What is a Macular Pucker?

Also known as an “Epiretinal Membrane”

An epiretinal membrane is an extremely common diagnosis for patients ages 50 and older – but what exactly is it? You may have heard it by a couple of commonly used names, such as a retinal wrinkle, macular pucker, or cellophane maculopathy, though they are all used interchangeably and mean the same thing! To better understand exactly what this means, however, we first need a quick lesson in the anatomy of our eyes. The retina is the delicate, light-sensitive tissue that lines the back of our eyes. The retina collects light that enters our eye through the lens and transmits these signals to the brain through the optic nerve. In the middle of our eyes is the vitreous humor – a jelly-like substance that fills the space of the eye between the lens and the retina. You can think of the vitreous humor in the same way that you think of air filling the middle of a soccer ball.

Now, the very center-most portion of the retina is referred to as the macula. This is the location where an epiretinal membrane, or macular pucker, forms. The macula measures only about 5 millimeters in length, but is responsible for your intricate, central vision. A macular pucker occurs when a microscopically thin sheet of tissue forms on top of the macula, pulling on the retina and wrinkling it, thus, causing a disturbance in vision.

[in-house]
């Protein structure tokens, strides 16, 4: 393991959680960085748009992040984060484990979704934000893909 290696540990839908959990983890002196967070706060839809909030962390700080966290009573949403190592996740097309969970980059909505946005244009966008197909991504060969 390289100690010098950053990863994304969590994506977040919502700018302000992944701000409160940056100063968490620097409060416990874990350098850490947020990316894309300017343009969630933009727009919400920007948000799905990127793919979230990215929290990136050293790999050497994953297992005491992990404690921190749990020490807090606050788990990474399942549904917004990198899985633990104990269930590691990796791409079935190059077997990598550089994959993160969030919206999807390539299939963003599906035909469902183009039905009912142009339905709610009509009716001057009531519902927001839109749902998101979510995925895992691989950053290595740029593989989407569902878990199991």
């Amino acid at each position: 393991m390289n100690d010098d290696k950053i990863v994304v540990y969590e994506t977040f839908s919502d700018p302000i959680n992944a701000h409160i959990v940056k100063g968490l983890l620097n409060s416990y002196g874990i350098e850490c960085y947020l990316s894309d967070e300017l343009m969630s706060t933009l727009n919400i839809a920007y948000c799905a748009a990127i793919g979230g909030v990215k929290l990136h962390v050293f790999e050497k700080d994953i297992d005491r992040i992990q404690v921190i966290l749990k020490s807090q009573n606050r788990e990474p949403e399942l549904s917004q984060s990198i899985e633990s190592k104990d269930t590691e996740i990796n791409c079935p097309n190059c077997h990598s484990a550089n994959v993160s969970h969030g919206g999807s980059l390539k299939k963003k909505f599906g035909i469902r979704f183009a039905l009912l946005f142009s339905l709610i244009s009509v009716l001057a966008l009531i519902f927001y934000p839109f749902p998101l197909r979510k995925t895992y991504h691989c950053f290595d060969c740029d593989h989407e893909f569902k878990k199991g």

What Are The Symptoms Of A Macular Pucker?

Sometimes, patients who have a macular pucker may be asymptomatic. However, if it progresses to the point that your epiretinal membrane tugs on the retina, it will begin to move the delicate photo receptor cells that aid in vision, causing a variety of symptoms. If you have an epiretinal membrane or a “wrinkle” in the retina, your symptoms will appear gradually (typically months or years) and painlessly. You will likely experience slight distortion in your vision – you may see straight lines as wavy or words in a sentence as blurred. You may struggle reading fine print, such as in your favorite book or closed captioning on your television show. Most people with a macular pucker will not experience severe vision loss.

How Did I Get A Macular Pucker? Is It Something I Did? Is It Genetic?